France’s trade deficit widened sharply in June to a record €5.64bn, exacerbated by the higher cost of oil and energy imports and weaker car exports.
The trade gap - up from a revised €4.7bn in May - was significantly higher than many economists had forecast and will weigh heavily on an already sharply slowing French economy.
Growth in the second quarter is likely to be weak at best, with private sector analysts predicting expansion of between 0 and 0.2 per cent.
The trade deficit for the first half of 2008 widened to €24.4bn, up from €15.8bn in the same period last year, according to figures from French Customs, published on Thursday.
“The sky has once again darkened over the French economy,” said Alexander Law, chief economist at Xerfi, a Paris based consultancy.
Anne-Marie Idrac, French trade minister, said that stripping out energy the trade deficit for the first half of 2008 had in fact narrowed by €3bn, helped by higher agricultural exports and a jump in Airbus sales.
The trade gap has weighed on French growth since 2003 as French companies failed to exploit the rise in global demand.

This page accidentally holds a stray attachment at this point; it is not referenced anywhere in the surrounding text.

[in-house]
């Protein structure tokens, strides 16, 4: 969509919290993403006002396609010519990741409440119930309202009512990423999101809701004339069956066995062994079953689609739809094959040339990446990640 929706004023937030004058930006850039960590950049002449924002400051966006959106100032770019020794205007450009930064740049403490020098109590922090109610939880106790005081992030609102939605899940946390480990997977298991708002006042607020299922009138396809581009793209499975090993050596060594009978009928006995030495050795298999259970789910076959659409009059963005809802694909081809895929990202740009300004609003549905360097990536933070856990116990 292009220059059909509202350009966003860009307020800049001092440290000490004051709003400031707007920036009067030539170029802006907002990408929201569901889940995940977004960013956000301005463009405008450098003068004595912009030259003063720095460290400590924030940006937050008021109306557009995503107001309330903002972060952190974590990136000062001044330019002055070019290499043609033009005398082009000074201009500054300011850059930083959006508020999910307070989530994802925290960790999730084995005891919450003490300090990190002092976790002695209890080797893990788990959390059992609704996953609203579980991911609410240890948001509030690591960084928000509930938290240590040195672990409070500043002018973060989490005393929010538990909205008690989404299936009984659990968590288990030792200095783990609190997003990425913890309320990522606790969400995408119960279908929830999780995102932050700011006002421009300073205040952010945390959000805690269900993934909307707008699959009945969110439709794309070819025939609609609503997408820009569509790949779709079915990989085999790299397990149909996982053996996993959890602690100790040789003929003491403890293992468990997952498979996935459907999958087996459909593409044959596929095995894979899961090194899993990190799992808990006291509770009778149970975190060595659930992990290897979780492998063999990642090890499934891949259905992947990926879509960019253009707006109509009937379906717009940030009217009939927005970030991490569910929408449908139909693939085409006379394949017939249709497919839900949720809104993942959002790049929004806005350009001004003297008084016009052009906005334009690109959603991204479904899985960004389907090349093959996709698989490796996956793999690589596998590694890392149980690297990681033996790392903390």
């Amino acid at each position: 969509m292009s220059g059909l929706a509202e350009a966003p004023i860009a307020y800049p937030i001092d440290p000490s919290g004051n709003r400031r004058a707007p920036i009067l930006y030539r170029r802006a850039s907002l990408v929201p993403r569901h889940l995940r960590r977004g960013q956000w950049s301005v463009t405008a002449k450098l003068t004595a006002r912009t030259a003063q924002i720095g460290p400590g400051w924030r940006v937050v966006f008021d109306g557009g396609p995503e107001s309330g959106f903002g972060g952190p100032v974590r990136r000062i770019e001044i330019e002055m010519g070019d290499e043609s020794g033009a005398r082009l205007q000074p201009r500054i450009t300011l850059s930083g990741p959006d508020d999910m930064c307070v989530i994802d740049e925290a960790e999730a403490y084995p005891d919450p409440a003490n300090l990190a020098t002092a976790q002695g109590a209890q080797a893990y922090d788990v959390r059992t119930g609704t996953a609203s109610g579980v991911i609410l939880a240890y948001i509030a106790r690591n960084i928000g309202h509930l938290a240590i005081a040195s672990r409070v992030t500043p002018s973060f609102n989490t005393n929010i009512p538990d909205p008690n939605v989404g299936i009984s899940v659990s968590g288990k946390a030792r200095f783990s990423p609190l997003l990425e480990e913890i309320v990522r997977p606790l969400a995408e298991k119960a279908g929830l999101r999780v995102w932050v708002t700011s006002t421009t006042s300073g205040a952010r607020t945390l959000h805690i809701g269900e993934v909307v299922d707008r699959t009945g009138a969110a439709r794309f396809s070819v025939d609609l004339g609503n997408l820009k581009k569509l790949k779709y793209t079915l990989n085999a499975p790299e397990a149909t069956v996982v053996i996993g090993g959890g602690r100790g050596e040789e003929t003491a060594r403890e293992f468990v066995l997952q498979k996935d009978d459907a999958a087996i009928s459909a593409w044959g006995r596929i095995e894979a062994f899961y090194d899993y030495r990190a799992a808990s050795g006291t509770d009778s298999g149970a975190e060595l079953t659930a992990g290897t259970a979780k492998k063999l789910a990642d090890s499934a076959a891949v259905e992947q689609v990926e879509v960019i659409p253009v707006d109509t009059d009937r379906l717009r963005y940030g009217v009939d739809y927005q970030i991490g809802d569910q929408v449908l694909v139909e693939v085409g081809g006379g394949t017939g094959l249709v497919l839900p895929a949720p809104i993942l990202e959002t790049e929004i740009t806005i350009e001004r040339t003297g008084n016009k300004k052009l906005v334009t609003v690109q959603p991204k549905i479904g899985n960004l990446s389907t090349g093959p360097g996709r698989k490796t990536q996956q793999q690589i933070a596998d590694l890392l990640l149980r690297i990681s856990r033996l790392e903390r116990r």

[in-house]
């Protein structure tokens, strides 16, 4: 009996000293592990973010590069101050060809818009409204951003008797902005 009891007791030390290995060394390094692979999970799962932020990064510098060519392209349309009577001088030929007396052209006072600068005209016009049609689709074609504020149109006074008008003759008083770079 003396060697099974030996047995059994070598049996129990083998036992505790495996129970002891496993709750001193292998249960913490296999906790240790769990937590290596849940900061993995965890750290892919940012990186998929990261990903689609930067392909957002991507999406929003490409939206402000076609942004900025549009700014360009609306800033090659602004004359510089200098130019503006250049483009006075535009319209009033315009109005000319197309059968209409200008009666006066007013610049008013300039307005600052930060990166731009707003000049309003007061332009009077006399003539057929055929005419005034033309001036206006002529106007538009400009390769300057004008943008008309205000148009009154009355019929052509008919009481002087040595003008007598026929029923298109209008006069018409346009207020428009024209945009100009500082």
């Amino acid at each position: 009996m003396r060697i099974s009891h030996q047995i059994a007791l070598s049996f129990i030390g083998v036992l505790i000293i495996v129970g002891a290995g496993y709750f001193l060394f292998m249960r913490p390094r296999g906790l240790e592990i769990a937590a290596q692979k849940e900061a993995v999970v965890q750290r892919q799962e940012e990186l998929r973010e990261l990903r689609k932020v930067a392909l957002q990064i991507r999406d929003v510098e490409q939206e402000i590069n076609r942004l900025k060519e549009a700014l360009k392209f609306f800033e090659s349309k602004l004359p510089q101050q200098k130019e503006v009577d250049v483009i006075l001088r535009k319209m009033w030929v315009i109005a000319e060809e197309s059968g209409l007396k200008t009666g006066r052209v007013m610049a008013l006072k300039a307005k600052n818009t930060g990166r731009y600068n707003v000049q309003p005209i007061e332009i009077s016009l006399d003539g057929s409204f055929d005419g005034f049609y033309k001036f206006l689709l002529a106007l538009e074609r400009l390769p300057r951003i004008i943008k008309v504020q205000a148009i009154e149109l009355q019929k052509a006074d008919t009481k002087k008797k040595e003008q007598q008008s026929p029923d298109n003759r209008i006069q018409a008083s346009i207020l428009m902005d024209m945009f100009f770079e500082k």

For the last five years, the French economy has instead been dependent on domestic demand and construction. The model is the mirror image of the German economy, whose strong performance until recently has been driven by exports.
Since the French economy is less dependent on exports than Germany, it could be less affected by a global slowdown.
However, it points to the underlying problem of the lack of competitiveness of French companies, not just in terms of price but also because of a lack of innovation in their products, according to a recent report from HSBC.
Although the deterioration in the deficit can be partly explained by the soaring price of energy imports and the rise in the euro, French manufacturing businesses have also lost market share inside the eurozone.
The downturn in the auto industry has hurt French exports, but this effect may be partially offset in the coming months by the arrival of new models.